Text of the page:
“The big elephant in the room in the sustainability conversation is over-consumption. That's the bit that no one wants to talk about, that any brand big or small is looking at selling as much as they can in order to thrive. That's the economic system we live under. And that's just the way it is. So it takes a brave brand or designer to say, ‘I'm going to challenge that, produce less and re-think the seasons that everyone else operates along.’”
Buy Well, Buy Less, Buy Second-Hand
Desiring new and beautiful things is human nature, but we need more sustainable solutions to justify our consumption. This includes extending the life of clothes and ensuring where we can that these items have multiple owners. If we can increase the lifespan of our clothes, we can reduce their carbon, water and energy footprint quite drastically. We asked Clare for her top tips when it comes to consuming more sustainably:
“Look for op-shops in posh neighbourhoods! The quality of garments are often amazing. Don't be afraid of buying things that don't fit. Make a friend of your local tailor. If something is made with beautiful fabric and you love it, but it just doesn't fit around the waist or it's too long or too short, you can usually make that your own. And also when you alter something, you love it more.”
“I think that way you can still have all the wonderful clothes that you want, and you don't even have to spend money you haven't got, I don't want sustainable fashion to be elitist. I like the idea of offering solutions that are accessible to everyone.”
“There's something to say about just trying to start simple. And some of the easy, simple things that you can do without having to think too much about them are shop local, say no to plastic. Look for an online store that delivers your purchase in environmentally friendly packaging. Ask yourself if you really need it. Look at ways to access fashion without owning it, whether it be swapping or renting. It's not very hard, and it's fun.”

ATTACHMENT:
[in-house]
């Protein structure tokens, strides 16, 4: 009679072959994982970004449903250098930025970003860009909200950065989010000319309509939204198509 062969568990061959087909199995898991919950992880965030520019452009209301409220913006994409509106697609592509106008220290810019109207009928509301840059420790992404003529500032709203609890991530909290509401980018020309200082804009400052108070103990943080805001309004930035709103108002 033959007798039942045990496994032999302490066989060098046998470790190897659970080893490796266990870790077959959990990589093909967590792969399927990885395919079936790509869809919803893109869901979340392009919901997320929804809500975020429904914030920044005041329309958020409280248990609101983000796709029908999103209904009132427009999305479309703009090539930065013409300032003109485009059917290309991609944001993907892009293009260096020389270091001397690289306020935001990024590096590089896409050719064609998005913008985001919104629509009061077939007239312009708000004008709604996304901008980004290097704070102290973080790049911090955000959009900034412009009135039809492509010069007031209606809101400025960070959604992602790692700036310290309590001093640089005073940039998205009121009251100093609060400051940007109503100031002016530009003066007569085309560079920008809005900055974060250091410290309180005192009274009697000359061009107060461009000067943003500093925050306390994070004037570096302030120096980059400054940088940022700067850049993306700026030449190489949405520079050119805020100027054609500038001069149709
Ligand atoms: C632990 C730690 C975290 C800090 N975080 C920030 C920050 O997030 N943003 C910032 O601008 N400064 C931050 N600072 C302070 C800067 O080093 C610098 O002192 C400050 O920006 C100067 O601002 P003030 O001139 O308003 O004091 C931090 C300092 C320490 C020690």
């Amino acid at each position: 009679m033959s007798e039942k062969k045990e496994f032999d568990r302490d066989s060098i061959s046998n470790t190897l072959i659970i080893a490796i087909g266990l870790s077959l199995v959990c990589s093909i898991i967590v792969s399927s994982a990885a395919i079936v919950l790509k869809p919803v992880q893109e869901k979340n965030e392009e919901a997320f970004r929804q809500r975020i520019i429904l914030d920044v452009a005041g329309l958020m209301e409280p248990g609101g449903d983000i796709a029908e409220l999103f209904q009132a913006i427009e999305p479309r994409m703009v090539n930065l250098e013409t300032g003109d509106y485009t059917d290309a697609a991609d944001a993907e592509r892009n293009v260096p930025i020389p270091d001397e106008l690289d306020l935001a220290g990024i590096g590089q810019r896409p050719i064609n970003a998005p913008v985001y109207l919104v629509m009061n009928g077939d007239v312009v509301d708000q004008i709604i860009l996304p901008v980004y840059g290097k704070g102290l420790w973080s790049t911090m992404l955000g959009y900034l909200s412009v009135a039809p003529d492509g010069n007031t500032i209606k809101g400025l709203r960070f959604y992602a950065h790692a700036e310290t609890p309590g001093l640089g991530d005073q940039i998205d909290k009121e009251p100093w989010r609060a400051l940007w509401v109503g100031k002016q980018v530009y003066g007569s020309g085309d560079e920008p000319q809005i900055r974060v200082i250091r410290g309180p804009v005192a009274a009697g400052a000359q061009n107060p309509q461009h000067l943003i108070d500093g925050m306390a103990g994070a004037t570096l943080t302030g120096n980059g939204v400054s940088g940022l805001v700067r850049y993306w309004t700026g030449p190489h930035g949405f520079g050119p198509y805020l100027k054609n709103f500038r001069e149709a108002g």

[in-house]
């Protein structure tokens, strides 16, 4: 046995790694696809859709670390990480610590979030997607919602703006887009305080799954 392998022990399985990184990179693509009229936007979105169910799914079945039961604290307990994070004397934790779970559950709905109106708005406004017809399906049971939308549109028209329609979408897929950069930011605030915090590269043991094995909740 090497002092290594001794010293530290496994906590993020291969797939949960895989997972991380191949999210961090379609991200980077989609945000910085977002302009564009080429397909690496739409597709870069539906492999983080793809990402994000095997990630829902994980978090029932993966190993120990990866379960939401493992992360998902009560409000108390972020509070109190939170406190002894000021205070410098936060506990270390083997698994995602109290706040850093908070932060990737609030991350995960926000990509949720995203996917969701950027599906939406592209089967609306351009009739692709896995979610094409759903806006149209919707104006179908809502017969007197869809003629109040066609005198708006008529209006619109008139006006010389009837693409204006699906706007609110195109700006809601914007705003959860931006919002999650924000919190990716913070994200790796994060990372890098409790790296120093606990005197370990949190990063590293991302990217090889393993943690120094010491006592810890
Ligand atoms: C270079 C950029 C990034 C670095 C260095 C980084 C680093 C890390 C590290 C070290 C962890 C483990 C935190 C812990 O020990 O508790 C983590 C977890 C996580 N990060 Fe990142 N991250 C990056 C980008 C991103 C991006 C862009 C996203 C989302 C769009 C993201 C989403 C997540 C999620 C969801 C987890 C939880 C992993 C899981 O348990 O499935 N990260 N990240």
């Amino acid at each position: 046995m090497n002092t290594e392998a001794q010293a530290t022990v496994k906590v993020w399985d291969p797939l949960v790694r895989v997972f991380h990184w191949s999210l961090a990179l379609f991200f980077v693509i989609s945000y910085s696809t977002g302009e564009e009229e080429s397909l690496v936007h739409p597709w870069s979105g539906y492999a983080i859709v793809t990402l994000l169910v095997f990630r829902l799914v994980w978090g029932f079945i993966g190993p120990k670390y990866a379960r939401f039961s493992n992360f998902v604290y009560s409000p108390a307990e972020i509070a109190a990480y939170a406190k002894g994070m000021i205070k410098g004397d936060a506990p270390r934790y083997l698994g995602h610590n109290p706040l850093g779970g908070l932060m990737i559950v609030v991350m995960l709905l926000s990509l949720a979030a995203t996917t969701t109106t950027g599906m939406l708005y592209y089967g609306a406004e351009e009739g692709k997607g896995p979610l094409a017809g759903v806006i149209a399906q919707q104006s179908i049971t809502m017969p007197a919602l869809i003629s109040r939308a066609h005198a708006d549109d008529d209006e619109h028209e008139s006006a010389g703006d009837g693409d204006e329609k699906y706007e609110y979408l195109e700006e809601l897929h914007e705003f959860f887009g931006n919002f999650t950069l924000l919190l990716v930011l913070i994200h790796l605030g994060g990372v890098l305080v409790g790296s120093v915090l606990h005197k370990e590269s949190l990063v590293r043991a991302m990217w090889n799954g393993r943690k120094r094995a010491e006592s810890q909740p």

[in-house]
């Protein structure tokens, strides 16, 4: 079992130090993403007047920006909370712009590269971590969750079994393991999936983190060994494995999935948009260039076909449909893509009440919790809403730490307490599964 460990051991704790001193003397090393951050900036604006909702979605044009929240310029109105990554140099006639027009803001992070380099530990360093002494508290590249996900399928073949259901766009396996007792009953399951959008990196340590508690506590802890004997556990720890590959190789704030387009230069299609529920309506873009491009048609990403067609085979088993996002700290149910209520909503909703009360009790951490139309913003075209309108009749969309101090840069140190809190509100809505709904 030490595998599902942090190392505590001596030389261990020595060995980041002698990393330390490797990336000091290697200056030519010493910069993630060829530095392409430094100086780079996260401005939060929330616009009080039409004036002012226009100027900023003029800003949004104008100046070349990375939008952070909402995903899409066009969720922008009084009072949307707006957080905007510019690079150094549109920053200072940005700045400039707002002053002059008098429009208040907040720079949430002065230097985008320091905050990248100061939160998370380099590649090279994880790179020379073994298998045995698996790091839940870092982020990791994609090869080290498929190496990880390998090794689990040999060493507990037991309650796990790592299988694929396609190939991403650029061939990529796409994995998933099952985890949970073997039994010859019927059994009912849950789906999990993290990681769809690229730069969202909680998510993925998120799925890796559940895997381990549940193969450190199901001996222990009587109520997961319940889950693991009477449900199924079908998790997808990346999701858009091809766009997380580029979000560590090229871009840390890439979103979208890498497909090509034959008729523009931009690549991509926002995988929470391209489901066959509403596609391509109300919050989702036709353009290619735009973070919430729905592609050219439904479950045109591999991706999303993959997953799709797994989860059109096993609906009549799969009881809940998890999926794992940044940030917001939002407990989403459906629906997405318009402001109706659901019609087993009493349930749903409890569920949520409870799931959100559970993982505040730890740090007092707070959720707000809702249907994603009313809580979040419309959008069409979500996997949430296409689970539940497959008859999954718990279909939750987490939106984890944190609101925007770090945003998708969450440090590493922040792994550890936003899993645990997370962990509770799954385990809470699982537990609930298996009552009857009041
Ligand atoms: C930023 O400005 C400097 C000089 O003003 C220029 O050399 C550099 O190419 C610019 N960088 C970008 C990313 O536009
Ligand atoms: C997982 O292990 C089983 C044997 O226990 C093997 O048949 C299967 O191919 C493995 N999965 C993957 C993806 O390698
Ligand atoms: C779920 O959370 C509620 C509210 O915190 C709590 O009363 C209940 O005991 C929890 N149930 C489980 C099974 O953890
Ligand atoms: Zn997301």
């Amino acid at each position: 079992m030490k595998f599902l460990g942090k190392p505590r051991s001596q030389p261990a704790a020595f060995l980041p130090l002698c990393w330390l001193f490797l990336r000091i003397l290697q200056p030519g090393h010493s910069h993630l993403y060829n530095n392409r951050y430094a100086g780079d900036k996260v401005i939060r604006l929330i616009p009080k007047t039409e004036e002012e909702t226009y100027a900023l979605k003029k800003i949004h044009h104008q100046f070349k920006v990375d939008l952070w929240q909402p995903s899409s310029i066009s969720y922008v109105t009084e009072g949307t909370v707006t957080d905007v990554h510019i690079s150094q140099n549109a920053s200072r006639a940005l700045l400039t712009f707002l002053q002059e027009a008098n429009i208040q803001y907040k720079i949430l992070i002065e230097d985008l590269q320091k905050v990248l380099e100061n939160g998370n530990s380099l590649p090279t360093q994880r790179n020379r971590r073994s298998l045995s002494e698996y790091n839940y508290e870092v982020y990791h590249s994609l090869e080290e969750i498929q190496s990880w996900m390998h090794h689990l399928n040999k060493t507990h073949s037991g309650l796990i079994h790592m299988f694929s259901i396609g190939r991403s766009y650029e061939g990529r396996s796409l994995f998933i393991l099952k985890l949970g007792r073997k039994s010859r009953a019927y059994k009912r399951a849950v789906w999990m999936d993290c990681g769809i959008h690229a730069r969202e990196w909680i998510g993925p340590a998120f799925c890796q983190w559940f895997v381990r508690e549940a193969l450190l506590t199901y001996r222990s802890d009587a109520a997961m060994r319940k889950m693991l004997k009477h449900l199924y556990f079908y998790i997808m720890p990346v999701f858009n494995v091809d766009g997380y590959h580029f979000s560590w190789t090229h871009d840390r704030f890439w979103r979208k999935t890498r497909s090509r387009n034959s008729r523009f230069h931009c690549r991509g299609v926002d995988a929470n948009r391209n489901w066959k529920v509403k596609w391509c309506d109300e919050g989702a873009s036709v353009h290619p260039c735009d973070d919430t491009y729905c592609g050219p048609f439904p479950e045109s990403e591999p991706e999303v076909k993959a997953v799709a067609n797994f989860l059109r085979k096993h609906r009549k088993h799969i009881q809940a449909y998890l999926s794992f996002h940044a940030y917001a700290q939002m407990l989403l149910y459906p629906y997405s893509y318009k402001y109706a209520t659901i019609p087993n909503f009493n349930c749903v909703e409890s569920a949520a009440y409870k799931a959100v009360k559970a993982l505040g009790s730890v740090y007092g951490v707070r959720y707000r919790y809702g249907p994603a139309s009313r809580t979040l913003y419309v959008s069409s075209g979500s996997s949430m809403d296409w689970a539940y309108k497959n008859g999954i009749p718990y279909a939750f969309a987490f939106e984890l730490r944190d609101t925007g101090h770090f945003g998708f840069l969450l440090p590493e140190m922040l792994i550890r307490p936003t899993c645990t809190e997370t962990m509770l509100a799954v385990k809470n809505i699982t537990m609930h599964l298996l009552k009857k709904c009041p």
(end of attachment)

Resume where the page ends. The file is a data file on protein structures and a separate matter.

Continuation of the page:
Consumer vs. Corporation
We’ve addressed some of what we as individual consumers can do, but what about those actually controlling the systems? Purchasing power is real, and makes sense on a simplified level. If we don’t give our money to fast fashion companies they can’t survive, right? Unfortunately it’s a bit more complicated than that.
“At the moment, the onus is on the consumer, we have to do all the work. And that’s good, we should try. But the problem is, the systems aren't in place. The regulations aren't in place. So when we are in our current convenience-based era, we expect things to be relatively easy and convenient and if the systems aren't in place, we have to really go out of our way to try and find an alternative. We need regulation and we need systems to change to make it easy for people to make the right choice,” says Clare.
Having said this, what would a regulated system look like?
“For example, some ways that we could ensure regulation for companies could be, say, tax credits if you use circular materials, or more sustainable materials. Or companies get penalised tax-wise if they don't have a system in place to deal with waste. All this stuff is possible, but is not happening.”
What can we do now?
Clare suggests, “Don't consider fashion to be disposable. Don't buy clothes that can just throw away. Buy the best quality stuff you can, and then consider how you can give it a second life, then third and fourth and fifth life by passing it on. Take part in that circular economy yourself!”
To keep up to date on developments, news and key figures in the world of sustainability, subscribe to Clare’s podcast Wardrobe Crisis. We’re obsessed, and we promise you will be, too.